Counterexamples around Fubini’s theorem

We present here some counterexamples around the Fubini theorem.

We recall Fubini’s theorem for integrable functions:
let $$X$$ and $$Y$$ be $$\sigma$$-finite measure spaces and suppose that $$X \times Y$$ is given the product measure. Let $$f$$ be a measurable function for the product measure. Then if $$f$$ is $$X \times Y$$ integrable, which means that $$\displaystyle \int_{X \times Y} \vert f(x,y) \vert d(x,y) < \infty$$, we have $\int_X \left( \int_Y f(x,y) dy \right) dx = \int_Y \left( \int_X f(x,y) dx \right) dy = \int_{X \times Y} f(x,y) d(x,y)$ Let's see what happens when some hypothesis of Fubini's theorem are not fulfilled.

The case of a measure that is not $$\sigma$$-finite

We take the set $$I=[0,1]$$ equipped on one side with the Borel set and Lebesgue measure $$\lambda$$ for $$X$$ and on the other side the same set $$I=[0,1]$$ equipped with the power set and the counting measure $$m$$ for $$Y$$.

The diagonal set $$\Delta=\{(x,x) \ : \ x \in [0,1] \}$$ is a closed subset of $$I^2$$. Hence $\Delta \in \mathcal{B}(I^2) = \mathcal{B}(I) \times \mathcal{B}(I) \subset \mathcal{B}(I) \times \mathcal{P}(I).$

Therefore, the characteristic map $$\mathbf{1}_{\Delta}$$ is measurable for the measure induced on $$X \times Y$$. However, we have on one side
\begin{align*}
\int_I \left( \int_I \mathbf{1}_{\Delta}(x,y) dm(y) \right) d\lambda(x) &= \int_I \left( \int_I \mathbf{1}_{\{x\}}(y) dm(y) \right) d\lambda(x)\\
&= \int_I m(\{x\}) d\lambda(x) = \lambda(I)=1
\end{align*}
and on the other side
\begin{align*}
\int_I \left( \int_I \mathbf{1}_{\Delta}(x,y) d\lambda(x) \right) dm(y) &= \int_I \left( \int_I \mathbf{1}_{\{y\}}(x) d\lambda(x) \right) dm(y)\\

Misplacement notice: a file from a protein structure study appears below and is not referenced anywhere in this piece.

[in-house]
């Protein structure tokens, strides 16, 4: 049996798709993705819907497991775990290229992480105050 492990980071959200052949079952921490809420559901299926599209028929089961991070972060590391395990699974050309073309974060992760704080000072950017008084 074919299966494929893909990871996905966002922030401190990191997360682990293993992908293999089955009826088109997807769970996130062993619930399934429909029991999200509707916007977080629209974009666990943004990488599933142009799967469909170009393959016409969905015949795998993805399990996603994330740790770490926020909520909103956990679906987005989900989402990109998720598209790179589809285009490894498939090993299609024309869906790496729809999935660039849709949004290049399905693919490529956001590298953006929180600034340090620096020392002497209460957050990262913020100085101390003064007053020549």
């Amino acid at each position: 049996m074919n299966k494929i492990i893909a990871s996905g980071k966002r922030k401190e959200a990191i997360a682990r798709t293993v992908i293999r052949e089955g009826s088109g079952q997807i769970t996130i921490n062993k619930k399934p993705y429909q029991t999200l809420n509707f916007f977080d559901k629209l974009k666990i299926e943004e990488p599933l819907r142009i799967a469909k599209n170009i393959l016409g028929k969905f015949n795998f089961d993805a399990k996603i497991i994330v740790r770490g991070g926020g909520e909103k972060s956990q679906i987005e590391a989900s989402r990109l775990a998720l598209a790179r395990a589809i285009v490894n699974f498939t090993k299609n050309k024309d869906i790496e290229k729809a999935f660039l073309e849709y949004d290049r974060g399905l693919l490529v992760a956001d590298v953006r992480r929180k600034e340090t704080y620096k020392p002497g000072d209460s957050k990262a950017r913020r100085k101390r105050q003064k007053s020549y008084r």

&= \int_I \lambda(\{y\}) dm(y) = \int_I 0 \ dm(y)=0
\end{align*}

Those two integrals are different. This is not contradicting Fubini’s theorem as the counting measure on $$I=[0,1]$$ is not $$\sigma$$-finite. Indeed, a countable union of finite measure subsets for the counting measure is at most countable while $$I$$ has the cardinality of the continuum.

The case of a non-integrable function for the product measure

Let’s consider for $$X$$ and $$Y$$ the segment $$I=[0,1]$$ equipped with the Borel set $$\mathcal{B}(I)$$ and the Lebesgue measure. The function $f(x,y)=\frac{x^2-y^2}{(x^2+y^2)^2}.$ $$f$$ is continuous on $$I \times I$$ except at the origin, hence is measurable.

We have $\int_0^1 \frac{x^2-y^2}{(x^2+y^2)^2} dy = \left[ \frac{y}{x^2+y^2} \right]_{y=0}^1=\frac{1}{1+x^2}$ and $\int_0^1 \left(\int_0^1 \frac{x^2-y^2}{(x^2+y^2)^2} dy \right) dx = \int_0^1 \frac{1}{1+x^2} dx = \frac{\pi}{4}$ Proceeding to the integral computation in the opposite order we get $\int_0^1 \left(\int_0^1 \frac{x^2-y^2}{(x^2+y^2)^2} dx \right) dy = – \frac{\pi}{4}.$

Let’s have a look to $$\displaystyle \int_{I \times I} \vert f(x,y) \vert d(x,y)$$. We have
\begin{align*}
\int_{I \times I} \left\vert \frac{x^2-y^2}{(x^2+y^2)^2} \right\vert d(x,y) &\ge \int_0^1 \left(\int_0^ x\frac{x^2-y^2}{(x^2+y^2)^2} dy \right) dx\\
&=\int_0^1 \left[ \frac{y}{x^2+y^2} \right]_{y=0}^x dx\\
&= \int_0^1 \frac{1}{2x} dx = + \infty
\end{align*} avoiding any contradiction with Fubini’s theorem.